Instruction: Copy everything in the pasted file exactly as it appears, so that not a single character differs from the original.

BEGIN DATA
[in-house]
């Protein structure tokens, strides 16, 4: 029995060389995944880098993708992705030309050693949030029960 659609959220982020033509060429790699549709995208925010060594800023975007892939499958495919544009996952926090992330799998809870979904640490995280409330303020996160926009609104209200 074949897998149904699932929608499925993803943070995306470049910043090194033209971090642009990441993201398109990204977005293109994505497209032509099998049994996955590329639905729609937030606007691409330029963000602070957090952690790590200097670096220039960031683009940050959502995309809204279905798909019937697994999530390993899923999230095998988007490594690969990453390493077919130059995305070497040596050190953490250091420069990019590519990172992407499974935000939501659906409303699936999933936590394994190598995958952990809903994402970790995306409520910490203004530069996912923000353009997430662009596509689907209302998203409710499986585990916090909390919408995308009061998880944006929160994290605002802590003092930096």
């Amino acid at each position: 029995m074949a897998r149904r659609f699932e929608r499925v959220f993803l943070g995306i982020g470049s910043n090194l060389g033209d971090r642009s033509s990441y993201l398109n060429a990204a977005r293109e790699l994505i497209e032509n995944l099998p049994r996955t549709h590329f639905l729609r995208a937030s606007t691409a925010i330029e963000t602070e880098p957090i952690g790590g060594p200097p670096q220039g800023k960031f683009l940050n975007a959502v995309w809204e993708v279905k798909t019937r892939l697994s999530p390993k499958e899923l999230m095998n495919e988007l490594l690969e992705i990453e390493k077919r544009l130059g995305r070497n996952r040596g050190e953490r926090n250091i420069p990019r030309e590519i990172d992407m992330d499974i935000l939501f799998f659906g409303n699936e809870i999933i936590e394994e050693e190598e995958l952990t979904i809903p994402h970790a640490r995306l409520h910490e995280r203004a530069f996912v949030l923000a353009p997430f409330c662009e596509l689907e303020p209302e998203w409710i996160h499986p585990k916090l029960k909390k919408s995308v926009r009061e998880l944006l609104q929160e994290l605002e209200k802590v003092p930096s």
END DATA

[in-house]
């Protein structure tokens, strides 16, 4: 029995060389995944880098993708992705030309050693949030029960 659609959220982020033509060429790699549709995208925010060594800023975007892939499958495919544009996952926090992330799998809870979904640490995280409330303020996160926009609104209200 074949897998149904699932929608499925993803943070995306470049910043090194033209971090642009990441993201398109990204977005293109994505497209032509099998049994996955590329639905729609937030606007691409330029963000602070957090952690790590200097670096220039960031683009940050959502995309809204279905798909019937697994999530390993899923999230095998988007490594690969990453390493077919130059995305070497040596050190953490250091420069990019590519990172992407499974935000939501659906409303699936999933936590394994190598995958952990809903994402970790995306409520910490203004530069996912923000353009997430662009596509689907209302998203409710499986585990916090909390919408995308009061998880944006929160994290605002802590003092930096």
């Amino acid at each position: 029995m074949a897998r149904r659609f699932e929608r499925v959220f993803l943070g995306i982020g470049s910043n090194l060389g033209d971090r642009s033509s990441y993201l398109n060429a990204a977005r293109e790699l994505i497209e032509n995944l099998p049994r996955t549709h590329f639905l729609r995208a937030s606007t691409a925010i330029e963000t602070e880098p957090i952690g790590g060594p200097p670096q220039g800023k960031f683009l940050n975007a959502v995309w809204e993708v279905k798909t019937r892939l697994s999530p390993k499958e899923l999230m095998n495919e988007l490594l690969e992705i990453e390493k077919r544009l130059g995305r070497n996952r040596g050190e953490r926090n250091i420069p990019r030309e590519i990172d992407m992330d499974i935000l939501f799998f659906g409303n699936e809870i999933i936590e394994e050693e190598e995958l952990t979904i809903p994402h970790a640490r995306l409520h910490e995280r203004a530069f996912v949030l923000a353009p997430f409330c662009e596509l689907e303020p209302e998203w409710i996160h499986p585990k916090l029960k909390k919408s995308v926009r009061e998880l944006l609104q929160e994290l605002e209200k802590v003092p930096s």